Blog Hop: The Dragon's Loyalty Award

You have now reached the edge of the internet.

But wait! It's alive? It can't be!

But it is.

That's right, this little blog got nominated for The Dragon's Loyalty Award in another blog hop!

First, I'd like to thank my friend Maggie Maxwell at The Wandering Quille for nominating God of Ephemera. That I must now resort to this blog necromancy is entirely her fault.

Second, I should probably explain how this works.
  1. Visit and thank the blogger who nominated you.
  2. Acknowledge that blogger on your blog and a link back.
  3. You must share 7 things other bloggers may not know about you.
  4. Nominate up to 15 bloggers for Dragon’s Loyalty Award, provide a link to their blogs in your post, and notify them on their blogs.
  5. Copy and paste the award somewhere on your blog.
In that vein, therefore, I bring you: seven facts you might not know about me! (Unless you know me in meatspace. You know who you are.)

Brace yourselves. There's a wall of text coming!
  1. There are certain things I HATE wearing, and will only do so under varying levels of duress:
    • Pants and shorts. ESPECIALLY jeans. Can’t stand ‘em. No matter how loose and pajama-like they are, I always feel like my midsection is being compressed. Ugh. That is why, unless it’s an activity that absolutely requires pants (like riding a bike), I’m almost always wearing a dress or a long skirt. Air flow. Freedom. I like those things.
    • Socks…and shoes. Sweltering foot prisons, all of them! Unless I’m doing something that requires extra protection, I wear comfortable cushy flats. Socks IF it’s cold.
    • Turtlenecks. Neck vices. HELL to the NO. When it gets cold, I rock the scarves or die trying.
    • Sweaters that don't have a button-down front. Again it's because they make me feel suffocated, but I can get away with avoiding them, given that I live in Florida.
  2. My handwriting never did settle down into one neat pattern like most people's do. It's not that it's terrible, or illegible. Neatness I can achieve, and it looks like an adult's handwriting, but  consistency is impossible. I can never make my letters the same size, shape, weight, or style, across more than two lines of text. It's easier for me to write legibly when I don't have to lift the pen or pencil as much, which is why I when I hand write anything, I write only in cursive/longhand. Even so, I end up with about five or six different styles of handwriting just on the same page. As for printing, NOPE. I can't be having with that.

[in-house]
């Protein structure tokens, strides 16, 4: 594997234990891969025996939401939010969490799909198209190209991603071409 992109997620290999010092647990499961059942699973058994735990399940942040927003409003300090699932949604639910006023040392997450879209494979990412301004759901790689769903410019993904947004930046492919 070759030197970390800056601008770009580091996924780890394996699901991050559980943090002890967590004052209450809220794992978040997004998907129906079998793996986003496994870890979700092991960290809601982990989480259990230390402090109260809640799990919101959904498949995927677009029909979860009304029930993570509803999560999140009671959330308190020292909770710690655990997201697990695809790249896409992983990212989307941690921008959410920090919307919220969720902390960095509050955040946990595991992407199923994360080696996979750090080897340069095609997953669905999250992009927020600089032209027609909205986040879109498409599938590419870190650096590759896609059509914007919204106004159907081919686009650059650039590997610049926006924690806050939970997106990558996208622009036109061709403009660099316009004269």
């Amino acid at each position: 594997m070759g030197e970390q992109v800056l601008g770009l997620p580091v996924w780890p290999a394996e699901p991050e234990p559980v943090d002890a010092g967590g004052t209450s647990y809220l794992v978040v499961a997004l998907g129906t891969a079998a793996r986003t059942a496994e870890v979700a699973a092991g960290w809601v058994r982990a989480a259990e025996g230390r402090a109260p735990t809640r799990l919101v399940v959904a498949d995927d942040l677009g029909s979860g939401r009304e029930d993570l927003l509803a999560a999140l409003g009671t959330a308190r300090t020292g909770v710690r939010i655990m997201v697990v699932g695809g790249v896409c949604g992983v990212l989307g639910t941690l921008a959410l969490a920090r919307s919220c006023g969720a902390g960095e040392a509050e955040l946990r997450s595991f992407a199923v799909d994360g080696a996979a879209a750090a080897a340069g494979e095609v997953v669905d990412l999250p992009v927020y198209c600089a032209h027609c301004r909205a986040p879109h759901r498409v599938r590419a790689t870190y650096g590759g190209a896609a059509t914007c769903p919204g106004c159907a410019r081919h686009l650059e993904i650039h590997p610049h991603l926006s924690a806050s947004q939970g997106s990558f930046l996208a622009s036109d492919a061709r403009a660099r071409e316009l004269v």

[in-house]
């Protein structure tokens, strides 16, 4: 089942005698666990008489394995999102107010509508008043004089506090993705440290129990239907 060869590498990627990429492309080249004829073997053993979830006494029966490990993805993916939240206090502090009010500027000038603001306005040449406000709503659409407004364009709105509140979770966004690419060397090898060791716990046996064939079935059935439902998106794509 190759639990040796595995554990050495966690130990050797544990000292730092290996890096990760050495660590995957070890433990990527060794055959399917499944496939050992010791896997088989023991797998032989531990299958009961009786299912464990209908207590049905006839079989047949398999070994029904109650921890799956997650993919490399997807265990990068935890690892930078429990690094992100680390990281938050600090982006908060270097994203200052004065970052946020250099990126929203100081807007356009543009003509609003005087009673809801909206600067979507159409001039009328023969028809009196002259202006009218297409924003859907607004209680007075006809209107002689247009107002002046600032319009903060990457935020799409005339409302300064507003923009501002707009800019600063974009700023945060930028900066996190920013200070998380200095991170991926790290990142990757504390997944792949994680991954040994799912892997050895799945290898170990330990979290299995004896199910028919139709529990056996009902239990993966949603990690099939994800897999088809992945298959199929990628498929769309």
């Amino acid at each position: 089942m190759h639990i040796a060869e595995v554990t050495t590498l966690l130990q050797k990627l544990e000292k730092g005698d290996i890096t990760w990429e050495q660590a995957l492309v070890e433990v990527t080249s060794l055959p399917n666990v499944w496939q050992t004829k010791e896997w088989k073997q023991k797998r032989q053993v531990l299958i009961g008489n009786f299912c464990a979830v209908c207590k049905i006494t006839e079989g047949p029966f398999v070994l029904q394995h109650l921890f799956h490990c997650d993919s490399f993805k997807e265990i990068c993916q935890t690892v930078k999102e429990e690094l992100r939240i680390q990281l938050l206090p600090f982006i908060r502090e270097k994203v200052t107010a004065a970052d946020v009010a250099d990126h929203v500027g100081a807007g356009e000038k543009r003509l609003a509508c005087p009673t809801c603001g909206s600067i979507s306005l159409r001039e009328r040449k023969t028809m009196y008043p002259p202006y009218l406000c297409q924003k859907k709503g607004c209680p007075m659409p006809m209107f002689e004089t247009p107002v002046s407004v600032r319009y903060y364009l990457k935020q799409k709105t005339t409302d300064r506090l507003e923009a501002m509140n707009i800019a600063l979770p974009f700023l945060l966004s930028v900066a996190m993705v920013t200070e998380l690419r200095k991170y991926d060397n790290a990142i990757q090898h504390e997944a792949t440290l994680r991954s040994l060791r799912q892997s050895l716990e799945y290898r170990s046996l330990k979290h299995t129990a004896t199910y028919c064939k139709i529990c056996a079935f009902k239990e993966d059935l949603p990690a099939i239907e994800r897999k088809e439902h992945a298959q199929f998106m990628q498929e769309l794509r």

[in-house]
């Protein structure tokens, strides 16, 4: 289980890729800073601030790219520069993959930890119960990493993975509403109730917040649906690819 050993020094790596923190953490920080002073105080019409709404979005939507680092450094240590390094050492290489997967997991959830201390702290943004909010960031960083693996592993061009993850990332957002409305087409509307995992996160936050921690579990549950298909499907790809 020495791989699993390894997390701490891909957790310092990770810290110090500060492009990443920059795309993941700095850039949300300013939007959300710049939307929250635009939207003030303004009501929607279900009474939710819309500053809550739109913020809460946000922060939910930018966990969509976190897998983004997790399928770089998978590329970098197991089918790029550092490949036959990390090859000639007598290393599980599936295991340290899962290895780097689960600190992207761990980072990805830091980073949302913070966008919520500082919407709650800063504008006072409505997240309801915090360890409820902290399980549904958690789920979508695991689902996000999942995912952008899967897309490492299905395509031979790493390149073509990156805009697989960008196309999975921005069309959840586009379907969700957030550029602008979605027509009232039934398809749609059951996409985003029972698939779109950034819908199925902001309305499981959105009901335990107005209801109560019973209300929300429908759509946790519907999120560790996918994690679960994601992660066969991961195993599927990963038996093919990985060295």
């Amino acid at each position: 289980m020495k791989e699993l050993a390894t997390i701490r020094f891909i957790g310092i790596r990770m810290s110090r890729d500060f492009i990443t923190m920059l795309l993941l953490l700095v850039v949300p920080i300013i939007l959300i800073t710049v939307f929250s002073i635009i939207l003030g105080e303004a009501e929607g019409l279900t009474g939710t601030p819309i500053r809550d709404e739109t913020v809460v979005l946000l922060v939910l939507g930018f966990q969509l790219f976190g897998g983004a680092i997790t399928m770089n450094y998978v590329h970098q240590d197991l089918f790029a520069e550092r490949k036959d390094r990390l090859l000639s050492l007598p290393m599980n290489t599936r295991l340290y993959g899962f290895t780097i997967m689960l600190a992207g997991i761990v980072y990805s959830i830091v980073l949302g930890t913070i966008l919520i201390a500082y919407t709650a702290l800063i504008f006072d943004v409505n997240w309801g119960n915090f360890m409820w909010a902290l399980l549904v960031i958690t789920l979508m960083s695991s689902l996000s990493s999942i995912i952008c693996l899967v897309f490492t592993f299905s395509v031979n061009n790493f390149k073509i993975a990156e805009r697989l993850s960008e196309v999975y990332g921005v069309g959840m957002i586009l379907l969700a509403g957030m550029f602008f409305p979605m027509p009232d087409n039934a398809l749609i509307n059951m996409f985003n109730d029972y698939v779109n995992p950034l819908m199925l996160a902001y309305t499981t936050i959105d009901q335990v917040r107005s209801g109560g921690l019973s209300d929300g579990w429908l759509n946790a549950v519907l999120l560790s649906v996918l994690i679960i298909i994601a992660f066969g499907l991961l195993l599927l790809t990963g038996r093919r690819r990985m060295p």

3. I love gloomy, rainy weather. The nastier it is outside, the happier I am. Sunlight, hisssssssss! It burns usss! I like sad. It's like happy for deep people. Sad, yes. Sad endings, no. Much as I love drawing inspiration from the gloom, there must be at least a ray of sunlight at the end of the story. That’s the end though, and until I hit it, I love putting my characters through every level of hell. 
    • My favorite mode of writing is to wait until it’s pitch dark outside (bonus points if there’s a thunderstorm), turn off all the lights, turn up the music, dim the screen, close my eyes, and pound away at the keys. However, having to wake up in the morning for work has made that a luxury. Still, in order to properly keep characters in the throes of existential angst, any sort of rotten weather is the way to go. I do my best writing then. 
    • It's true, I function like a Terry Pratchett troll. The colder it is, the better my brain works. The hotter it is, the more I shut down. I work best when it's slightly chilly. Thus, writing-wise, my most productive months are the ones with dreary weather. Needless to say, living in Florida does NOT help. 
    • Hurricane season this year has made it a little better though. While my coworkers groan at the miserable weather, I'm sitting in my cube or car grinning like a kid at the glorious thunderstorms we've been having. (Also, since music is as necessary to writing as breathing, I grin like a kid every time the riffs of the song I'm listening to sync with the lightning, because that is pretty metal, no lies.)
  4. The only romance I read is by Georgette Heyer. I could probably write an entire post about why I love Heyer, so I'll just go with the short version here. Her stories are historically accurate, it's actual romance as opposed to mere smut, and her books are hilarious. In general though, I don't have any objection to romance as a genre, but I find so much of it to be an excuse for smut with not much in the way of character or world development, which just doesn't do anything for me. That said, I do love romantic subplots/arcs coupled with other main genres.